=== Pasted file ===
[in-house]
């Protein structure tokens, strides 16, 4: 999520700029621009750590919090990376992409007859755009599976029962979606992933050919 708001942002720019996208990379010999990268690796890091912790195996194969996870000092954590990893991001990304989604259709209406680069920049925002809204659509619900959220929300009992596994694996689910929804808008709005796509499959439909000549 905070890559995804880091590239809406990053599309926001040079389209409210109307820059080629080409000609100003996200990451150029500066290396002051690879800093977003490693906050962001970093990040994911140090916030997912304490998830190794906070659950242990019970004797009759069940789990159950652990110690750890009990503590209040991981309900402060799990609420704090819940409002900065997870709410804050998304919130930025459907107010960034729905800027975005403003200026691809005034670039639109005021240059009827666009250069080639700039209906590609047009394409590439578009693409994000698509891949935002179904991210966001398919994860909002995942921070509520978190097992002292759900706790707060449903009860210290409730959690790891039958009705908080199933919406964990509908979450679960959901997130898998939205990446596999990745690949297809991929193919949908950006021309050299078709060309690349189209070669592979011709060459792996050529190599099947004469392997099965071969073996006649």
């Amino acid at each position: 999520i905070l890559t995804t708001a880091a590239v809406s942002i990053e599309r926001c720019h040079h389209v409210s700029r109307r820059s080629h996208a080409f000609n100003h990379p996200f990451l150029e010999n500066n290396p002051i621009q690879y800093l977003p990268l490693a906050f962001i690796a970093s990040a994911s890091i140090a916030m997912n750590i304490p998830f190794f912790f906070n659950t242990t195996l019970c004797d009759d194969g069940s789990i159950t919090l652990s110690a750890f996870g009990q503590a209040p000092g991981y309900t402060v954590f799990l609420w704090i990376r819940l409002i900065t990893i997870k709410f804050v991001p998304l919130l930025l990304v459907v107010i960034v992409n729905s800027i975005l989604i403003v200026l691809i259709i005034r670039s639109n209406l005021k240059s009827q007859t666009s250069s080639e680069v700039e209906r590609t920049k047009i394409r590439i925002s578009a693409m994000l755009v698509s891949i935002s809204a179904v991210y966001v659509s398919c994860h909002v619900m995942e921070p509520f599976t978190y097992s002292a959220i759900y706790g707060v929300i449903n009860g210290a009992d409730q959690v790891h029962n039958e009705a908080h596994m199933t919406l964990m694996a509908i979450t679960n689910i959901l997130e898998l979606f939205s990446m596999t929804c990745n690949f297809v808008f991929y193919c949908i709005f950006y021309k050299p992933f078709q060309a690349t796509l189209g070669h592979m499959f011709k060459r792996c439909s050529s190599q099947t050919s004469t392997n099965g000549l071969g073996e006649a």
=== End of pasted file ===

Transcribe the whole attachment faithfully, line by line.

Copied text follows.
[in-house]
């Protein structure tokens, strides 16, 4: 999520700029621009750590919090990376992409007859755009599976029962979606992933050919 708001942002720019996208990379010999990268690796890091912790195996194969996870000092954590990893991001990304989604259709209406680069920049925002809204659509619900959220929300009992596994694996689910929804808008709005796509499959439909000549 905070890559995804880091590239809406990053599309926001040079389209409210109307820059080629080409000609100003996200990451150029500066290396002051690879800093977003490693906050962001970093990040994911140090916030997912304490998830190794906070659950242990019970004797009759069940789990159950652990110690750890009990503590209040991981309900402060799990609420704090819940409002900065997870709410804050998304919130930025459907107010960034729905800027975005403003200026691809005034670039639109005021240059009827666009250069080639700039209906590609047009394409590439578009693409994000698509891949935002179904991210966001398919994860909002995942921070509520978190097992002292759900706790707060449903009860210290409730959690790891039958009705908080199933919406964990509908979450679960959901997130898998939205990446596999990745690949297809991929193919949908950006021309050299078709060309690349189209070669592979011709060459792996050529190599099947004469392997099965071969073996006649």
């Amino acid at each position: 999520i905070l890559t995804t708001a880091a590239v809406s942002i990053e599309r926001c720019h040079h389209v409210s700029r109307r820059s080629h996208a080409f000609n100003h990379p996200f990451l150029e010999n500066n290396p002051i621009q690879y800093l977003p990268l490693a906050f962001i690796a970093s990040a994911s890091i140090a916030m997912n750590i304490p998830f190794f912790f906070n659950t242990t195996l019970c004797d009759d194969g069940s789990i159950t919090l652990s110690a750890f996870g009990q503590a209040p000092g991981y309900t402060v954590f799990l609420w704090i990376r819940l409002i900065t990893i997870k709410f804050v991001p998304l919130l930025l990304v459907v107010i960034v992409n729905s800027i975005l989604i403003v200026l691809i259709i005034r670039s639109n209406l005021k240059s009827q007859t666009s250069s080639e680069v700039e209906r590609t920049k047009i394409r590439i925002s578009a693409m994000l755009v698509s891949i935002s809204a179904v991210y966001v659509s398919c994860h909002v619900m995942e921070p509520f599976t978190y097992s002292a959220i759900y706790g707060v929300i449903n009860g210290a009992d409730q959690v790891h029962n039958e009705a908080h596994m199933t919406l964990m694996a509908i979450t679960n689910i959901l997130e898998l979606f939205s990446m596999t929804c990745n690949f297809v808008f991929y193919c949908i709005f950006y021309k050299p992933f078709q060309a690349t796509l189209g070669h592979m499959f011709k060459r792996c439909s050529s190599q099947t050919s004469t392997n099965g000549l071969g073996e006649a």